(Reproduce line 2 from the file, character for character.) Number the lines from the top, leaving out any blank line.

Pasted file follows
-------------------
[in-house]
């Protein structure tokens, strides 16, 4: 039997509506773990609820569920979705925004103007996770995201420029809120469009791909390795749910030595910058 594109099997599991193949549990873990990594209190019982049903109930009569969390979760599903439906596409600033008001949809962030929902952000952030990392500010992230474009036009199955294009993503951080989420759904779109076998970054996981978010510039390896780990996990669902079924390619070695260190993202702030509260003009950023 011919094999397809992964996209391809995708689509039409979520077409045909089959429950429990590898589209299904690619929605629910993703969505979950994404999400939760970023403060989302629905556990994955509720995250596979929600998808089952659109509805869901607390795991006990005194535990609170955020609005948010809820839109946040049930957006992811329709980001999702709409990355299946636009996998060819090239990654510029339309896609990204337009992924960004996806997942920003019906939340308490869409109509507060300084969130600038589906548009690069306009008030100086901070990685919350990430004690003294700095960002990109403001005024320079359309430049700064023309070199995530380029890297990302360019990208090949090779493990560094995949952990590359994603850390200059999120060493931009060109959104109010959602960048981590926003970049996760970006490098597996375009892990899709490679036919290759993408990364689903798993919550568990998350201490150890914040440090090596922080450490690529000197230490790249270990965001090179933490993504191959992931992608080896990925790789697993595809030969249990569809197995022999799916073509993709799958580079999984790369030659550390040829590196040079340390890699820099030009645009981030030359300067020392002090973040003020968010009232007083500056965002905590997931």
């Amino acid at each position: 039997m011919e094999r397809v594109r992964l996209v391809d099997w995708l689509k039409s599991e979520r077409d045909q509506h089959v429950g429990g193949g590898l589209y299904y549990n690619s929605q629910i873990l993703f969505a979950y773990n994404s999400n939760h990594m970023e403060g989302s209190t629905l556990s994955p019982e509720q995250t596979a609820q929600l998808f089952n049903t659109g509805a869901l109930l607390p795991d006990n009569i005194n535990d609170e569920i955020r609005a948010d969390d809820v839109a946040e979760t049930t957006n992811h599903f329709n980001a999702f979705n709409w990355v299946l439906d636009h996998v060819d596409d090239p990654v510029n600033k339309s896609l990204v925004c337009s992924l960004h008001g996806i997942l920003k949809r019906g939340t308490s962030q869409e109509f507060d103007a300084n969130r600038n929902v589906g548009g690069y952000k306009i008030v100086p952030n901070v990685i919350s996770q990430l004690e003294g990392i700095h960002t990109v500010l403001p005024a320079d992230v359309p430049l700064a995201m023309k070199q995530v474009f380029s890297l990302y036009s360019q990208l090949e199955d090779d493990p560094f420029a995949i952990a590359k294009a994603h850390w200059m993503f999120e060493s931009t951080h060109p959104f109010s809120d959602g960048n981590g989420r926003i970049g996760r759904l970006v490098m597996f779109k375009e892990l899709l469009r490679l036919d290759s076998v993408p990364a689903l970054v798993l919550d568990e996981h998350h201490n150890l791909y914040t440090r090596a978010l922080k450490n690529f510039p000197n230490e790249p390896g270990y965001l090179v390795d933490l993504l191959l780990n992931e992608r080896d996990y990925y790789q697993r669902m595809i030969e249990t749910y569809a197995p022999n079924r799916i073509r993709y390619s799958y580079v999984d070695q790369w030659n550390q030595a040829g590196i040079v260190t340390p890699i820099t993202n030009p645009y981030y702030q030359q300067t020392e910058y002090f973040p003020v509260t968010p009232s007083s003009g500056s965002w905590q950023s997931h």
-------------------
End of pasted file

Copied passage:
């Protein structure tokens, strides 16, 4: 039997509506773990609820569920979705925004103007996770995201420029809120469009791909390795749910030595910058 594109099997599991193949549990873990990594209190019982049903109930009569969390979760599903439906596409600033008001949809962030929902952000952030990392500010992230474009036009199955294009993503951080989420759904779109076998970054996981978010510039390896780990996990669902079924390619070695260190993202702030509260003009950023 011919094999397809992964996209391809995708689509039409979520077409045909089959429950429990590898589209299904690619929605629910993703969505979950994404999400939760970023403060989302629905556990994955509720995250596979929600998808089952659109509805869901607390795991006990005194535990609170955020609005948010809820839109946040049930957006992811329709980001999702709409990355299946636009996998060819090239990654510029339309896609990204337009992924960004996806997942920003019906939340308490869409109509507060300084969130600038589906548009690069306009008030100086901070990685919350990430004690003294700095960002990109403001005024320079359309430049700064023309070199995530380029890297990302360019990208090949090779493990560094995949952990590359994603850390200059999120060493931009060109959104109010959602960048981590926003970049996760970006490098597996375009892990899709490679036919290759993408990364689903798993919550568990998350201490150890914040440090090596922080450490690529000197230490790249270990965001090179933490993504191959992931992608080896990925790789697993595809030969249990569809197995022999799916073509993709799958580079999984790369030659550390040829590196040079340390890699820099030009645009981030030359300067020392002090973040003020968010009232007083500056965002905590997931």